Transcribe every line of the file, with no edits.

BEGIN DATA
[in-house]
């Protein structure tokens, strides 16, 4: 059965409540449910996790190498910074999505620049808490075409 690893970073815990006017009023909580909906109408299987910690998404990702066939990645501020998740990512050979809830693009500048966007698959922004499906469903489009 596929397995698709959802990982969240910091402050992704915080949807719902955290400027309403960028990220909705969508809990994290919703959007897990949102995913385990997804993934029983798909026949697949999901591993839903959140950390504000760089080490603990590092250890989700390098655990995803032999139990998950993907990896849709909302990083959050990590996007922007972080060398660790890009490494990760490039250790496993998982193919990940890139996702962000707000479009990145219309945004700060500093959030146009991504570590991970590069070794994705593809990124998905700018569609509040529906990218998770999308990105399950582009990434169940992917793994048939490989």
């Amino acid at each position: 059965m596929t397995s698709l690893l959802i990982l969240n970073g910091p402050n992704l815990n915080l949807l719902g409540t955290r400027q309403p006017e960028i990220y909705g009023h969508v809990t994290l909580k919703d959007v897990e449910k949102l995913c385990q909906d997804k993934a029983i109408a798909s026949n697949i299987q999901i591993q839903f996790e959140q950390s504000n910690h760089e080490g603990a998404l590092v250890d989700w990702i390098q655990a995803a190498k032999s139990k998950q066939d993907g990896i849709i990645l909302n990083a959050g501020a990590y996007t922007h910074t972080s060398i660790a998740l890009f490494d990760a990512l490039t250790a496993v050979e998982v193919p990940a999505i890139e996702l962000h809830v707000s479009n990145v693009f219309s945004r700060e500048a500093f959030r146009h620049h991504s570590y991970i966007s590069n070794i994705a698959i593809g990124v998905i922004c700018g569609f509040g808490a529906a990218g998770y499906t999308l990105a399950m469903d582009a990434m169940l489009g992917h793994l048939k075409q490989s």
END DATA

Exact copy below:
[in-house]
């Protein structure tokens, strides 16, 4: 059965409540449910996790190498910074999505620049808490075409 690893970073815990006017009023909580909906109408299987910690998404990702066939990645501020998740990512050979809830693009500048966007698959922004499906469903489009 596929397995698709959802990982969240910091402050992704915080949807719902955290400027309403960028990220909705969508809990994290919703959007897990949102995913385990997804993934029983798909026949697949999901591993839903959140950390504000760089080490603990590092250890989700390098655990995803032999139990998950993907990896849709909302990083959050990590996007922007972080060398660790890009490494990760490039250790496993998982193919990940890139996702962000707000479009990145219309945004700060500093959030146009991504570590991970590069070794994705593809990124998905700018569609509040529906990218998770999308990105399950582009990434169940992917793994048939490989």
């Amino acid at each position: 059965m596929t397995s698709l690893l959802i990982l969240n970073g910091p402050n992704l815990n915080l949807l719902g409540t955290r400027q309403p006017e960028i990220y909705g009023h969508v809990t994290l909580k919703d959007v897990e449910k949102l995913c385990q909906d997804k993934a029983i109408a798909s026949n697949i299987q999901i591993q839903f996790e959140q950390s504000n910690h760089e080490g603990a998404l590092v250890d989700w990702i390098q655990a995803a190498k032999s139990k998950q066939d993907g990896i849709i990645l909302n990083a959050g501020a990590y996007t922007h910074t972080s060398i660790a998740l890009f490494d990760a990512l490039t250790a496993v050979e998982v193919p990940a999505i890139e996702l962000h809830v707000s479009n990145v693009f219309s945004r700060e500048a500093f959030r146009h620049h991504s570590y991970i966007s590069n070794i994705a698959i593809g990124v998905i922004c700018g569609f509040g808490a529906a990218g998770y499906t999308l990105a399950m469903d582009a990434m169940l489009g992917h793994l048939k075409q490989s």